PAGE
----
Now the vehicle, the UK’s first full-sized autonomous bus, is undergoing trials in Manchester, where it is able to operate with no driver at the steering wheel within the confines of Sharston bus depot.
The project is part of a programme being delivered by ADL, transport operator Stagecoach and technology company Fusion Processing.
According to ADL the technology being used to drive the 11.5 metre ADL Enviro200 vehicle, which is fitted with Fusion Processing’s CAVstar system, could also provide future road safety benefits for manually operated vehicles.
The sensor system on the vehicle can be used to provide assistance to the driver by warning of cyclists or pedestrians who may be in the blind spot or arrive unexpectedly close to the vehicle.
The software being used in the pilot vehicle also forms the basis for a significant autonomous vehicle trial due to get underway in 2020, when a fleet of five autonomous buses similar to the CAVstar adapted ADL Enviro200 will operate, carrying passengers, between Fife and Edinburgh, across the Forth Road Bridge Corridor.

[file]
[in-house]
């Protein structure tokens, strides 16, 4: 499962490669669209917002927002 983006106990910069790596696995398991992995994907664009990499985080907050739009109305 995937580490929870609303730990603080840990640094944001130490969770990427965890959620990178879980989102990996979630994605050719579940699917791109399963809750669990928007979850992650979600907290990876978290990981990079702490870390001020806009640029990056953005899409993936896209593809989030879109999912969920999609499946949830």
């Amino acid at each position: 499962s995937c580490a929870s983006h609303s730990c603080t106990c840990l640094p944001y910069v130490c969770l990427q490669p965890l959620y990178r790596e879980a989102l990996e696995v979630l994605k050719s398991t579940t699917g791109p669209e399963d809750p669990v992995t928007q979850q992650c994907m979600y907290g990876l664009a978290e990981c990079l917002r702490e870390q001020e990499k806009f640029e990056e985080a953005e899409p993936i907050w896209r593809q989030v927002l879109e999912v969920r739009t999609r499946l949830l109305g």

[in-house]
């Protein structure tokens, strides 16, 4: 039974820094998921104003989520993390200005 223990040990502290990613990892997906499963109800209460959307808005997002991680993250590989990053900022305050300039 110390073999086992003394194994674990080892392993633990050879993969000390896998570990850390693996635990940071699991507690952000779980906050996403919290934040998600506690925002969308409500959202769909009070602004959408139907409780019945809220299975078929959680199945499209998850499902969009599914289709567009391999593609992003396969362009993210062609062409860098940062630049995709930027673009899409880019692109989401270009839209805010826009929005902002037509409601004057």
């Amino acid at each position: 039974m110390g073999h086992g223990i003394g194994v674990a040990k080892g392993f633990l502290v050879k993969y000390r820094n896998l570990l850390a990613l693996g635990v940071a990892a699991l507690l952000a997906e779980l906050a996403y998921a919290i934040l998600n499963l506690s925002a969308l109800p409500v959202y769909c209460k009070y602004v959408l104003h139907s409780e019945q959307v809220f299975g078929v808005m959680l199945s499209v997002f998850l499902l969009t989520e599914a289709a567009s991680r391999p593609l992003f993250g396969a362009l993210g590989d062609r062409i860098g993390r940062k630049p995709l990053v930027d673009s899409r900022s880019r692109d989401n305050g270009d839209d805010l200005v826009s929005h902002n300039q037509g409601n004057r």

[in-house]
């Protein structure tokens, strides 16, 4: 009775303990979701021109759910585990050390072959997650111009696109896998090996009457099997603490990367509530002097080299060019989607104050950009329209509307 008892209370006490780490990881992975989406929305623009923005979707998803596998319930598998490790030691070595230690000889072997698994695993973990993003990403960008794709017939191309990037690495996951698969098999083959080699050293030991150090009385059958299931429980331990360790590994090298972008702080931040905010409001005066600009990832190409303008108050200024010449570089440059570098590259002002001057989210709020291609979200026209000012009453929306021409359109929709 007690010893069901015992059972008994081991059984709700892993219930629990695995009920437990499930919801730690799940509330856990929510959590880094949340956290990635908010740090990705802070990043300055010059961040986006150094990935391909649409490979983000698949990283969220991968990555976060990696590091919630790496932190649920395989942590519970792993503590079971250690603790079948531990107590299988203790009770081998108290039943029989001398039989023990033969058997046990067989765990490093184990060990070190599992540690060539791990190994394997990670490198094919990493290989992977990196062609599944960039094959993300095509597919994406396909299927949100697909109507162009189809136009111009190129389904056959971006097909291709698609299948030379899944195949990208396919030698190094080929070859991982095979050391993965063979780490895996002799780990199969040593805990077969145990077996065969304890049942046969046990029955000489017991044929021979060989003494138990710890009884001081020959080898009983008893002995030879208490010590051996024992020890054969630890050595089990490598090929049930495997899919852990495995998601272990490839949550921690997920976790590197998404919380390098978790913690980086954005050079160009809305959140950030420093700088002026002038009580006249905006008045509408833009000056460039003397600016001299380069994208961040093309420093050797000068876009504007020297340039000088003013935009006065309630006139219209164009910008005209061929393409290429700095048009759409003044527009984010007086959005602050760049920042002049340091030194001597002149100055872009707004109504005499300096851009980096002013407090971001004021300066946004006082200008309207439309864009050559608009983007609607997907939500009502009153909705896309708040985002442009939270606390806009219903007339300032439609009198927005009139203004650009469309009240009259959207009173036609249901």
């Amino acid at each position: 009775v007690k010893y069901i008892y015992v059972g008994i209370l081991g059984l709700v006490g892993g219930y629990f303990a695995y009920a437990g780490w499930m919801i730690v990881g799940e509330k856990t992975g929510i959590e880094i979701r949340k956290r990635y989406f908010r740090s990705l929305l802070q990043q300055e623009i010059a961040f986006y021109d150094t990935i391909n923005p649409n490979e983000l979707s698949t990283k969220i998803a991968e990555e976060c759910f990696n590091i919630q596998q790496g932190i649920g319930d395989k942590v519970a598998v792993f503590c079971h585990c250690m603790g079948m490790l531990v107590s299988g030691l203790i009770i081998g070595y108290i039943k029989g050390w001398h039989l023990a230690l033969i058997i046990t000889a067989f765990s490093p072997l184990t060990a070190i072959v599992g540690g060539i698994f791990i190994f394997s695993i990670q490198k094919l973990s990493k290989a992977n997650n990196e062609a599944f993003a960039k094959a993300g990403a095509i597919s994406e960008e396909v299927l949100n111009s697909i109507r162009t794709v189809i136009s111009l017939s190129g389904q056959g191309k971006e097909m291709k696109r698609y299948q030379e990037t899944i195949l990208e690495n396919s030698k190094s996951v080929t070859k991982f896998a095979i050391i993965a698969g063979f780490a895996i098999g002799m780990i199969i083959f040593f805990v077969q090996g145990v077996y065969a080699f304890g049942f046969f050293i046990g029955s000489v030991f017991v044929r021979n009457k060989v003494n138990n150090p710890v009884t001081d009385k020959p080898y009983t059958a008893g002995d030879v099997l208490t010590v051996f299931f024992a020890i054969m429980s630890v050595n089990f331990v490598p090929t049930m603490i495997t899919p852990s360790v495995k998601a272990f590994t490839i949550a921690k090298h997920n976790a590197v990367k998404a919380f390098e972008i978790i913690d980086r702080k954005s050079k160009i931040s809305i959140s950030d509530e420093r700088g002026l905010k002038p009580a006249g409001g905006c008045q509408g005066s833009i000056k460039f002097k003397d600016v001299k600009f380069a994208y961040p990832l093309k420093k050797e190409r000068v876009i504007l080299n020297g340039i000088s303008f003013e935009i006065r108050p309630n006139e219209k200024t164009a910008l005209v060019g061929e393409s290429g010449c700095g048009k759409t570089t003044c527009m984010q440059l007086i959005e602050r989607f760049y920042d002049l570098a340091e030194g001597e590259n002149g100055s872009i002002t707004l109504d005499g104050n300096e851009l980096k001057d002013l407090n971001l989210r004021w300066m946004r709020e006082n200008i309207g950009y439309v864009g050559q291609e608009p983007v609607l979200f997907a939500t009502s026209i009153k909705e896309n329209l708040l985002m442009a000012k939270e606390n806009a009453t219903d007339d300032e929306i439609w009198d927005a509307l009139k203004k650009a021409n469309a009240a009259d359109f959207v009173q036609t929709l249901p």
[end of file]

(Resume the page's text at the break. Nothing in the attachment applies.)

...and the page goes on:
Colin Robertson, ADL chief executive, said: “Alexander Dennis is at the forefront of innovation in the bus industry. This trial allows us to evaluate potential benefits of autonomous technology in a real-world scenario, and feeds into our extensive work to further improve the safety of buses with the help of state-of-the-art technology.”
Stagecoach chief executive Martin Griffiths added: “Stagecoach was the original transport disruptor, trying new things and breaking new ground, and that has never changed. This is an exciting project to trial autonomous technology on a full-sized bus for the first time in the UK.
“Our employees are the beating heart of our business and I believe that will remain the case, but the world is changing fast, particularly where new technology is involved, and it’s our job to lead the way in looking at ways to continually progress and improve our operations for the good of the many people who use our bus services every day.”